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LNS Special Seminars


Friday, June 10, 2016

hosted by:   Prof. Mike Williams

    12:00 PM

    Kolker Room, 26-414

 

Chasing anomalies in the heavy quark sector

Speaker: Dr. Biplab Dey- INFN Milano

 

Abstract: Post Higgs discovery, the Standard Model still continues to be a stubbornly accurate description of particle physics phenomenology. Yet, we know from cosmology and theory considerations that some form of New Physics must exist. In this regard, some very interesting anomalies have recently cropped up in the B-physics sector. Specifically, these pertain to certain tensions in rare b->s transitions, semi-taonic B decays, and Vub/Vcb CKM matrix elements determinations from inclusive and exclusive methods. We will present the latest updates on these measurements and prospects for LHCb Run 2 and Belle II.

 

A pizza lunch will be served to talk attendees.

 



Tuesday, June 21, 2016

hosted by:   Prof. Joe Formaggio

    12:00 PM

    Kolker Room, 26-414

 

Search for a light sterile neutrino at SBL reactor experiments

Speaker: Dr. Yuri Shitov- Royal Holloway, University of London

 

Abstract: Most current neutrino oscillation experimental results are well-explained by the three-neutrino PMNS theory.  However several anomalies in short baseline oscillation data (Reactor Neutrino Anomalies, controversial results in the GALLEX, the SAGE, the LSND, and the MiniBooNE experiments) could be interpreted by invoking a hypothetical fourth neutrino. This fourth neutrino is not involved in the standard model interactions (hence the term "sterile"), but may mix with the standard model neutrinos. The allowed phase space range of this mixing is Dm2 Î[0.1-10] eV2, sin2(2q)Î[0.001-0.01], determined by the global fit of the available experimental data, with best value Dm2 ~ 2 eV2, sin2(2q) ~ 0.1. The recent anomalies have generated a rapidly-growing activity toward experimental tests of the sterile neutrino hypothesis, in many different types of experiments.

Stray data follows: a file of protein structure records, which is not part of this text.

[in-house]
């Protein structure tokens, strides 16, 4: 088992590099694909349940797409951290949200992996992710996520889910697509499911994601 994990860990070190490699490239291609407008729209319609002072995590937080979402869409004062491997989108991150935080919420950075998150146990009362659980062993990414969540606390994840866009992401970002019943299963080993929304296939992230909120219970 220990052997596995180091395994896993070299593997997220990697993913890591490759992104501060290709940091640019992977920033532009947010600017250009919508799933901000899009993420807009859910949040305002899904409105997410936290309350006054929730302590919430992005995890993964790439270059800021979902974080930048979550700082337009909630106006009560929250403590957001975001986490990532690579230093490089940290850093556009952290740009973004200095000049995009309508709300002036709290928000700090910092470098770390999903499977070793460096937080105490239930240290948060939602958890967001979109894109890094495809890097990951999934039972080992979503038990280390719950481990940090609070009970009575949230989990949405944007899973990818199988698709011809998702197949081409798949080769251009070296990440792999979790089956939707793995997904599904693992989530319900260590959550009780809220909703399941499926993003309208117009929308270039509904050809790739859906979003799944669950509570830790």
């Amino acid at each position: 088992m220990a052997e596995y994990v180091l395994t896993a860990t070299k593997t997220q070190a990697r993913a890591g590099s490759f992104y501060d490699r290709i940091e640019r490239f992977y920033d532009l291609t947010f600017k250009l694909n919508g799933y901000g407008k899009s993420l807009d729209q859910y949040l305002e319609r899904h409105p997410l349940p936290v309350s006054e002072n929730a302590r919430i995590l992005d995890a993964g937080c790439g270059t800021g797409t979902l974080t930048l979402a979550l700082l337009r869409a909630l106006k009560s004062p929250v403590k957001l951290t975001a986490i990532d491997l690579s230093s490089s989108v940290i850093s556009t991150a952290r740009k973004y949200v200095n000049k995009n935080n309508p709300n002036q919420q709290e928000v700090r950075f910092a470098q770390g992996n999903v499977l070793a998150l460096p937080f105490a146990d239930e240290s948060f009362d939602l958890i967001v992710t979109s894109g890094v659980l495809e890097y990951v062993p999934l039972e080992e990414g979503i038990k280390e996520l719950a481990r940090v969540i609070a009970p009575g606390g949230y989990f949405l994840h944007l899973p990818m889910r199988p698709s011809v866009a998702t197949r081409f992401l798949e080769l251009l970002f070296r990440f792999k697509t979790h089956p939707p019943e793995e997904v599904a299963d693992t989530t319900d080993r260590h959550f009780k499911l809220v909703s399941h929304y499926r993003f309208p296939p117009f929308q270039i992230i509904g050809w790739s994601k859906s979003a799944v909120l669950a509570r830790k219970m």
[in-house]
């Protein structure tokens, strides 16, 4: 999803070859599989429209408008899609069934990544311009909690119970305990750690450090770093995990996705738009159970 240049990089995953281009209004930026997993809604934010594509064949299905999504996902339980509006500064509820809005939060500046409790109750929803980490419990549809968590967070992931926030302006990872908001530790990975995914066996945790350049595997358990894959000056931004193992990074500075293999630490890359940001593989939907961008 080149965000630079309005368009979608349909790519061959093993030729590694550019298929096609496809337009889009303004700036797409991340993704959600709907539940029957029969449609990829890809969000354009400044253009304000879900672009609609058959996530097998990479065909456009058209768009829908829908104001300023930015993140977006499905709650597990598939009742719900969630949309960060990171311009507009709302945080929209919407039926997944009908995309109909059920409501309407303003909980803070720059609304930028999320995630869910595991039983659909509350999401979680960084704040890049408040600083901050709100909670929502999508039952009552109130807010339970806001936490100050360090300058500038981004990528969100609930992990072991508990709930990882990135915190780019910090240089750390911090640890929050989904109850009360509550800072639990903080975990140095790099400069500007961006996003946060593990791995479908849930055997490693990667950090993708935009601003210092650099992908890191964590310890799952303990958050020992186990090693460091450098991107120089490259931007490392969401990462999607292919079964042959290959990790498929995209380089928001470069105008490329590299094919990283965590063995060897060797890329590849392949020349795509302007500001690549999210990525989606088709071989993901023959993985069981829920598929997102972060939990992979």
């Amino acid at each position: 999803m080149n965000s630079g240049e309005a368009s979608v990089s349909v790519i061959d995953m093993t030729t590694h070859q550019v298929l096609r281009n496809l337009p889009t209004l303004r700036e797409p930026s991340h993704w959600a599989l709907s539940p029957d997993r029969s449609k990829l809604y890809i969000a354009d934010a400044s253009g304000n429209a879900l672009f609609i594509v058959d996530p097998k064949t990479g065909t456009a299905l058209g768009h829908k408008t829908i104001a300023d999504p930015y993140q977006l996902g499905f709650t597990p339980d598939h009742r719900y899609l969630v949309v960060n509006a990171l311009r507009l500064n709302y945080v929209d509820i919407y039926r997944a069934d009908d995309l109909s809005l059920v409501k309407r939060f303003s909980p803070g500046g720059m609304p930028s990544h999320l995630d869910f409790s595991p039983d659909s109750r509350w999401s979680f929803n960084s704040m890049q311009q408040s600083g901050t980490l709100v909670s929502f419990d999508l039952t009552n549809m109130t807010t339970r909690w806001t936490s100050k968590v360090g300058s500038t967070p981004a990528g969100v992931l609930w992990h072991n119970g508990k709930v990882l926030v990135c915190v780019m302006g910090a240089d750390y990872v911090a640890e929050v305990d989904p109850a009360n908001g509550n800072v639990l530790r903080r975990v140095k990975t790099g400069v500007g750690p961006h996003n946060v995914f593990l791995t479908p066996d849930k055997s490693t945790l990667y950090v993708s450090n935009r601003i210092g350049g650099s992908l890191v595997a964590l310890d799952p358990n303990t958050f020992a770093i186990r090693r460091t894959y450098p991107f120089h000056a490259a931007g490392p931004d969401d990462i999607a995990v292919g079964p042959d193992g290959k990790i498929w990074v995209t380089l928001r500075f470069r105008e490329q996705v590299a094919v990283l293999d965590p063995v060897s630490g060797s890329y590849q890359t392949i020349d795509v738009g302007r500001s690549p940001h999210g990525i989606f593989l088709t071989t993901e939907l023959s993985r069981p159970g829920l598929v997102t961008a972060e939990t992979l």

This talk reviews short baseline (SBL) reactor experiments, including SOLID, DANSS, Nucifer, STEREO, and the US SBL program. The various reactor projects aim to employ a small neutrino detector (with mass ~ 1-5 t) installed close to reactor (at distances ~ 5-25 m). The comparison of the various experimental techniques will be the main focus of this talk. The current status and expected sensitivities of experiments, as well as the potential applied, commercial applications of the detection techniques will be also discussed.

 

A pizza lunch will be served to talk attendees.

 



Tuesday, July 12, 2016

hosted by:   Dr. Or Hen

    12:00 PM

    Kolker Room, 26-414

 

Tricks and Traps: Low Energy Searches for High Energy Physics

Speaker: Prof. Guy Ron, Hebrew University of Jerusalem

 

Abstract:

Trapped radioactive atoms and ions have become a standard tool of the trade for precision studies of beyond SM physics. β decay studies, in particular, offer the possibility of detecting deviations from standard model predictions of the weak interaction which signal new physics. These 'precision frontier' searches are complementary to the high energy searches performed by the LHC and other high energy/high luminosity facilities.

I will present a general overview of magneto-optical, optical traps, and elec- trostatic traps, and their use for weak interaction studies. I will further present the new Hebrew University trapping program (TRAPLAB), the new MIT led OLIVIA experiment, recent experimental results, and future plans.

 

A pizza lunch will be served to talk attendees.